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Maine Becomes First State to Ban Native American Mascots at Public Schools and Universities

Politics
Maine Becomes First State to Ban Native American Mascots at Public Schools and Universities
People march to TCF Bank Stadium to protest against the mascot for the Washington Redskins before the game against the Minnesota Vikings on Nov. 2, 2014 at TCF Bank Stadium in Minneapolis, Minnesota. Hannah Foslien / Getty Images

Maine Gov. Janet Mills signed a bill into law Thursday banning public schools or universities in the state from using Native American mascots, names or imagery. Mills' action will make Maine the first state in the nation with such a ban once it goes into effect later this year, The Bangor Daily News reported.


Penobscot Nation Ambassador Maulian Dana told The Associated Press that the law was "a huge step toward trust and respect."

The news comes a little less than a month after Mills signed another bill replacing Columbus Day with Indigenous Peoples' Day.

The bill's signing also comes around two months after the last Maine public school district to use such a mascot decided to retire it. The Skowhegan school board voted to stop using the "Indians" name and mascot after a debate lasting more than four years, The Portland Press Herald reported. At one point, disagreement grew so heated that five police officers were assigned to a school board meeting. While the board's decision left open the possibility the name could be restored by a district-wide referendum, Thursday's bill has now made that impossible.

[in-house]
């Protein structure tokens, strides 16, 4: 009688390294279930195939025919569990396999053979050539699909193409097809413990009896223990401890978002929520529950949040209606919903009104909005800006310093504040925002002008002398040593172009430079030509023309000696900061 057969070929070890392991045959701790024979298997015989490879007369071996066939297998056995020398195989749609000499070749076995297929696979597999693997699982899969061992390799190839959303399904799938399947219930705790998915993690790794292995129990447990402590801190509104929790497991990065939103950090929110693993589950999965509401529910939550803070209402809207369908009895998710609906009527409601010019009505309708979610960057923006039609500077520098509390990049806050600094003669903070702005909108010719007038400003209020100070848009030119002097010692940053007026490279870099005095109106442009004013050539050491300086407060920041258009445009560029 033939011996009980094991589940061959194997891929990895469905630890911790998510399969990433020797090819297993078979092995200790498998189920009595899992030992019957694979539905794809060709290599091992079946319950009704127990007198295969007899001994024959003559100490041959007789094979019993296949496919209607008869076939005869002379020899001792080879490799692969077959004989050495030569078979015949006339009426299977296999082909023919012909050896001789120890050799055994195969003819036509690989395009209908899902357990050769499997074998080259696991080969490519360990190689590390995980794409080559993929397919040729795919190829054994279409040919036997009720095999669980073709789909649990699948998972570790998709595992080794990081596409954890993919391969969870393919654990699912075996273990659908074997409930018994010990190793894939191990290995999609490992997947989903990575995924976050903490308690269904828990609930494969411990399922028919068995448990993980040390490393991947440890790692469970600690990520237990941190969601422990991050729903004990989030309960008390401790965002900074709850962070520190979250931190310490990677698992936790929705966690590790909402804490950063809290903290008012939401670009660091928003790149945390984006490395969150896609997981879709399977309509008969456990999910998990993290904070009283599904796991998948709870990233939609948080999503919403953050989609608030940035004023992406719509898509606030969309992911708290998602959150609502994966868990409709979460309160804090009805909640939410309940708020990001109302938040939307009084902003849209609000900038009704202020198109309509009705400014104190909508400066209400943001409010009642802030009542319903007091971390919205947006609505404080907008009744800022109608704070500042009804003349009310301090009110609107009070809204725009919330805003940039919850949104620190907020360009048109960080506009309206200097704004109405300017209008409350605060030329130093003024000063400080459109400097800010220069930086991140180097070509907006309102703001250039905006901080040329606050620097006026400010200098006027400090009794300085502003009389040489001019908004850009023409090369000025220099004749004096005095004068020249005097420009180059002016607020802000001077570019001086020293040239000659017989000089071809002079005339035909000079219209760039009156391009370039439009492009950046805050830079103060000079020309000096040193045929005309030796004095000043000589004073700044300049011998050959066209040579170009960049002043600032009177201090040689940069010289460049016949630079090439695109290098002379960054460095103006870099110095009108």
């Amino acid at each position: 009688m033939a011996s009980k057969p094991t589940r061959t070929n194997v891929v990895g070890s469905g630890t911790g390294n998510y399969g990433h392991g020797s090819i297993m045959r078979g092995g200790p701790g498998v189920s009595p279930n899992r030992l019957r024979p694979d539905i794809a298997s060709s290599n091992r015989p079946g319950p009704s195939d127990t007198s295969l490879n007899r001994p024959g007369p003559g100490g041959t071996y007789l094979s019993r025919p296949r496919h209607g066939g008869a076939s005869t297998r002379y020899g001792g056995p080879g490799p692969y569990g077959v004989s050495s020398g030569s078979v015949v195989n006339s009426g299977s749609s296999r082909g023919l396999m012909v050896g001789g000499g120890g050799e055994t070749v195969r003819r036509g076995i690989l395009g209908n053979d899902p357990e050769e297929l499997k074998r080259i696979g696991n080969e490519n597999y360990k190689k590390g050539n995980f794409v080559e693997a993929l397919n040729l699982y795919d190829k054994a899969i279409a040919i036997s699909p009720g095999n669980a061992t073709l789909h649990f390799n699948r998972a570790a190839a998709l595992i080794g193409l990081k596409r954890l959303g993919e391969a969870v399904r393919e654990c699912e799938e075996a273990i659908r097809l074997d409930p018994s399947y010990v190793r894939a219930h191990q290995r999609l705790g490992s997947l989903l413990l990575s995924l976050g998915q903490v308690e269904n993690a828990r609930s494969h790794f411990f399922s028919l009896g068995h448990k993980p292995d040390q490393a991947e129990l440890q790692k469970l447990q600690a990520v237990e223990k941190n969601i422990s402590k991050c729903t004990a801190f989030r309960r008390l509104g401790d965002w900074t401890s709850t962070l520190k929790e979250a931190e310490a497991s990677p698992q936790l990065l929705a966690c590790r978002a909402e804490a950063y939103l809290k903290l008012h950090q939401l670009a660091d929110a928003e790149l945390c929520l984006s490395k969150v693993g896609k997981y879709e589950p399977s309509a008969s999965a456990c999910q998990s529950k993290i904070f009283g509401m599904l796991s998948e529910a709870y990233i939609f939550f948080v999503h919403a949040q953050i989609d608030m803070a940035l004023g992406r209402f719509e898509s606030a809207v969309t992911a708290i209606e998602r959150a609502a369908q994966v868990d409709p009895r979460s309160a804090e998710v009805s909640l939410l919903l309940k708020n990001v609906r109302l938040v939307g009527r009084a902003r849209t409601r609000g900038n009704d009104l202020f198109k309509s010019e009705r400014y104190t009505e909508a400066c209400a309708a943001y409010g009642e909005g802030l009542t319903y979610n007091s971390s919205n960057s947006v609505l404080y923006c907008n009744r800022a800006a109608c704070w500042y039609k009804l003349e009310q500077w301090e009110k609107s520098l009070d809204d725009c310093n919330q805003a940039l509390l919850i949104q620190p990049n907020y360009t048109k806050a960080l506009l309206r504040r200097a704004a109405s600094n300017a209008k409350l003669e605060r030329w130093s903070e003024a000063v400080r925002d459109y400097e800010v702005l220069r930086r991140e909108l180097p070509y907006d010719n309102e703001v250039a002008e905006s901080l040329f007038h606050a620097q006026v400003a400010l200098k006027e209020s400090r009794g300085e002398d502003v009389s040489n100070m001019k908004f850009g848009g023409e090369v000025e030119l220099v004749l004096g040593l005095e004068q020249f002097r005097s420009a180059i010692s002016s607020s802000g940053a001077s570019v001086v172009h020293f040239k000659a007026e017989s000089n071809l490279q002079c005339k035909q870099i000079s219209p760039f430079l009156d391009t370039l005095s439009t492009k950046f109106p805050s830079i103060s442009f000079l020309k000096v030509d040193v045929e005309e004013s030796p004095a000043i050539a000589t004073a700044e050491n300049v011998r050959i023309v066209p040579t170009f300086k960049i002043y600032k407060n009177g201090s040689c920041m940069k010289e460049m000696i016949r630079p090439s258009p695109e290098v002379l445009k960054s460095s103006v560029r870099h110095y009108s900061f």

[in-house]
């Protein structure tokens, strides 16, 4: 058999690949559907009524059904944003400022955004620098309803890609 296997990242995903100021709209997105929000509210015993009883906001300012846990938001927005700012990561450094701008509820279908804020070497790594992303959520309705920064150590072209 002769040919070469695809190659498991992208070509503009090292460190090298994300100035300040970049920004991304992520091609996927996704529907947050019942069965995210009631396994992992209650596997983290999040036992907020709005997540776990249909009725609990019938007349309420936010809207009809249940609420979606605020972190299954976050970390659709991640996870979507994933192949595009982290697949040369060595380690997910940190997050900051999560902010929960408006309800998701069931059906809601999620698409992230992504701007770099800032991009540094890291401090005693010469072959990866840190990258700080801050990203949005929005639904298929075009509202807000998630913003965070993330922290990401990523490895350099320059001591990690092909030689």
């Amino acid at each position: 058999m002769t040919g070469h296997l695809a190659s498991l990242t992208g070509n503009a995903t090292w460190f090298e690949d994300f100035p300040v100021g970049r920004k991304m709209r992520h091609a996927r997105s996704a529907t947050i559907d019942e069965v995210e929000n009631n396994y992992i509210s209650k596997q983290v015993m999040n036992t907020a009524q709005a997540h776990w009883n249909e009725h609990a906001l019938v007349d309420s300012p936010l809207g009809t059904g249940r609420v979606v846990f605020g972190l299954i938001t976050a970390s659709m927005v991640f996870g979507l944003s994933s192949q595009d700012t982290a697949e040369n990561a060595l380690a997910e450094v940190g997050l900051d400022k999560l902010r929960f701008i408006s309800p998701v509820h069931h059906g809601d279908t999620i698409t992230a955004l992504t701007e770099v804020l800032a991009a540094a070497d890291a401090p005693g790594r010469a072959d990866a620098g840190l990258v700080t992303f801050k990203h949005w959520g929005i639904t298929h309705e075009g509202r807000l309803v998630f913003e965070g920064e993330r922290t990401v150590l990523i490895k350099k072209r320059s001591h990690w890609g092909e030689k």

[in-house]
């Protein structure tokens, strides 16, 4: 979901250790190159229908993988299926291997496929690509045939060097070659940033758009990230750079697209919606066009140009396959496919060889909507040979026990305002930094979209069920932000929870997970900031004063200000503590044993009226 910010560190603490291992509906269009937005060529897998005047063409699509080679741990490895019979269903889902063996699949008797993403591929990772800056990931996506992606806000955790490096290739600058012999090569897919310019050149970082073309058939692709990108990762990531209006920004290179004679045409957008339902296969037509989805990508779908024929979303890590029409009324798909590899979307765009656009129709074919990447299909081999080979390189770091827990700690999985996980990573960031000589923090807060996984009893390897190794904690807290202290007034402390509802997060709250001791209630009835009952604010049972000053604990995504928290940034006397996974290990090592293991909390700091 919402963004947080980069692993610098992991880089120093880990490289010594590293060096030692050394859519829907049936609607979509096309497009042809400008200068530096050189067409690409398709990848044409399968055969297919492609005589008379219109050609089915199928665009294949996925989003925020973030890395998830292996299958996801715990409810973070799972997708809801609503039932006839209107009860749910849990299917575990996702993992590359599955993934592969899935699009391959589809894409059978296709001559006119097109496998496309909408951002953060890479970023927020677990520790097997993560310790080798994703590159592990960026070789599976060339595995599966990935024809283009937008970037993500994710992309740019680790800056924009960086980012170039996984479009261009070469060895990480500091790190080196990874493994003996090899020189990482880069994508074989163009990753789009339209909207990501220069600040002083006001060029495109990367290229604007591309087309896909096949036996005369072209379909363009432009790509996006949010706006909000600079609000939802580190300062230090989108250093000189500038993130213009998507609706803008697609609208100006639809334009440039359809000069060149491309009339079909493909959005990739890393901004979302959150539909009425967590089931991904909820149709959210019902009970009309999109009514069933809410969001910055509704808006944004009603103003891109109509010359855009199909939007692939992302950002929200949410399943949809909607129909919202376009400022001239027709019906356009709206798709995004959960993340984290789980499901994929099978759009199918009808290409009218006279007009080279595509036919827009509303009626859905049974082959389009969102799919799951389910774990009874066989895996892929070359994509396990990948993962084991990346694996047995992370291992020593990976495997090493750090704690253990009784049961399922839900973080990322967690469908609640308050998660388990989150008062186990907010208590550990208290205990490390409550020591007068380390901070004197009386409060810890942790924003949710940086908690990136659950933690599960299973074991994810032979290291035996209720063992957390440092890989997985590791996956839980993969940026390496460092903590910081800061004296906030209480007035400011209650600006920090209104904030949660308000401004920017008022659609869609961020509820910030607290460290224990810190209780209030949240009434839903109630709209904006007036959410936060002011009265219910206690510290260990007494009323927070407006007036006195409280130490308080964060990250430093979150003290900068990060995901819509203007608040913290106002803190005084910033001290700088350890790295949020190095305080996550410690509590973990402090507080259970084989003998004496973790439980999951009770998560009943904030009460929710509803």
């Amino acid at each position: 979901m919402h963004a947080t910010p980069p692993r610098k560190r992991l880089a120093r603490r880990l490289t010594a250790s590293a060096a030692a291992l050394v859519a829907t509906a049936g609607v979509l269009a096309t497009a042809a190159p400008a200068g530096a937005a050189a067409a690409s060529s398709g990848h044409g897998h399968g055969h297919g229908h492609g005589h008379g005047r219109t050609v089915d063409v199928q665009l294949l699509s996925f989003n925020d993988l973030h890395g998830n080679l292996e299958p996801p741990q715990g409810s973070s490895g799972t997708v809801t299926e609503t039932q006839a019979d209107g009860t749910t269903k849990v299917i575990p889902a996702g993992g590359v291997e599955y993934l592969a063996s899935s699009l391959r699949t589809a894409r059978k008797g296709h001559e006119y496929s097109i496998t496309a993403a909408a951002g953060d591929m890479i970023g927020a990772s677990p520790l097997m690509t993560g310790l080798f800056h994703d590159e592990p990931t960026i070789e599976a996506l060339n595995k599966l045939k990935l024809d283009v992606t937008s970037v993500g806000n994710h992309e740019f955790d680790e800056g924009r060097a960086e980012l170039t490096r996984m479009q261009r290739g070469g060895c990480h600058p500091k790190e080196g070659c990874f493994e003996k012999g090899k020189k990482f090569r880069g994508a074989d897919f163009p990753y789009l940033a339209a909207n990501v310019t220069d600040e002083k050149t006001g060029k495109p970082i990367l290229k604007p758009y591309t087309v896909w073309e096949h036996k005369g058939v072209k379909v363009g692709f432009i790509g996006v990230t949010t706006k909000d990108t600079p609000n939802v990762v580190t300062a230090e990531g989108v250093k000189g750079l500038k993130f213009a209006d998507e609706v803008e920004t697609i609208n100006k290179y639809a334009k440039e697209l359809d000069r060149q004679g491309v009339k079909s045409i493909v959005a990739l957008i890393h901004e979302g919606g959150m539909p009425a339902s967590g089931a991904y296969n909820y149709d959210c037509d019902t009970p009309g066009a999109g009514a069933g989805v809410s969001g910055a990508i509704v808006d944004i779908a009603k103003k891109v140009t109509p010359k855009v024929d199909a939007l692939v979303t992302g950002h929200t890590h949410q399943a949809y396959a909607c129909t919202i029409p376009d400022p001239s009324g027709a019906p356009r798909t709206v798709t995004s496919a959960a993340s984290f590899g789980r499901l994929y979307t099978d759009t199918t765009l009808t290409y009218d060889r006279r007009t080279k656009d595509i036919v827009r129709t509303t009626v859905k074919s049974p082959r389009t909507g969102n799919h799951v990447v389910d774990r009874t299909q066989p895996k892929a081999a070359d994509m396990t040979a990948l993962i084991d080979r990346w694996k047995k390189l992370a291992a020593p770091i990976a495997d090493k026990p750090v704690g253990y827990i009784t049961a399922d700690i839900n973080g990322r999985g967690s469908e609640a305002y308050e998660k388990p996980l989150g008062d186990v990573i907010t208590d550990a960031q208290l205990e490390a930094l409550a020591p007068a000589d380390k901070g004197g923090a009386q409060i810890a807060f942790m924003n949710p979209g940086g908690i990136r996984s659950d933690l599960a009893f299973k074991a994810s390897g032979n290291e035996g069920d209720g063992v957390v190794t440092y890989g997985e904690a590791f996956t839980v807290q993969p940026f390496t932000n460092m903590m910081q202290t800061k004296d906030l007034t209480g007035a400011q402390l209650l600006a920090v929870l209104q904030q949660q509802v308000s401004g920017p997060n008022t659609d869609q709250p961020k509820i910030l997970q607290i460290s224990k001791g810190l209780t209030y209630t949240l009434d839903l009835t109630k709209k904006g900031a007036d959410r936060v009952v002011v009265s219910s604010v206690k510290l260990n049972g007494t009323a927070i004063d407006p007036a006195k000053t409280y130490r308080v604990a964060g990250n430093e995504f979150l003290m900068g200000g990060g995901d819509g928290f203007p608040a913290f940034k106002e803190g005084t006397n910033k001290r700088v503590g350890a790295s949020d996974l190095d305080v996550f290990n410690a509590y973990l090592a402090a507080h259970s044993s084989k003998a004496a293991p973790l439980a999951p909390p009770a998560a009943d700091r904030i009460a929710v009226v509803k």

Mills had run on a promise to improve the relationship between the state of Maine and the Native American tribes that call it home, including removing offensive mascots, according to The Portland Press Herald.

Mills' statement on Thursday, reported by The Bangor Daily News, reflected this commitment:

"While Indian mascots were often originally chosen to recognize and honor a school's unique connection to Native American communities in Maine, we have heard clearly and unequivocally from Maine tribes that they are a source of pain and anguish."

"A mascot is a symbol of pride, but it is not the source of pride," Mills said. "Our people, communities and understanding and respect for one another are Maine's source of pride, and it is time our symbols reflect that."

The leadership of the four Wabanaki tribes in Maine–the Penobscot Nation, the Passamaquoddy Tribe, the Aroostook Band of Micmacs and the Houlton Band of Maliseets–all opposed the Skowhegan mascot and supported the bill, The Portland Press Herald reported.

"Today and [from] now on, it is our collective responsibility to the next generations to promote each other as equals, as individuals, and most importantly, as neighbors," non-voting Passamaquoddy Tribe representative Rena Newell told The Bangor Daily News.

While Maine's bill is the first blanket ban by a state of the use of Native American names or mascots by public schools, Mills' office told The Associated Press that California, Oregon and Wisconsin had similar restrictions. California passed a law prohibiting public schools from using the name "Redskins" specifically in 2015. The Oregon Board of Education originally ordered all public schools with Native American names or mascots to change them by 2017, but later amended the rule, saying the schools could keep the mascots if they secured permission from a federally recognized tribe in the state. Wisconsin passed a law in 2010 allowing the state school superintendent to ban race-based mascots if a resident of a district complained. However, a new law was passed in 2013 to make it so that a hearing about a mascot could only be triggered if ten percent of a district's student body signed a petition complaining within 120 days.

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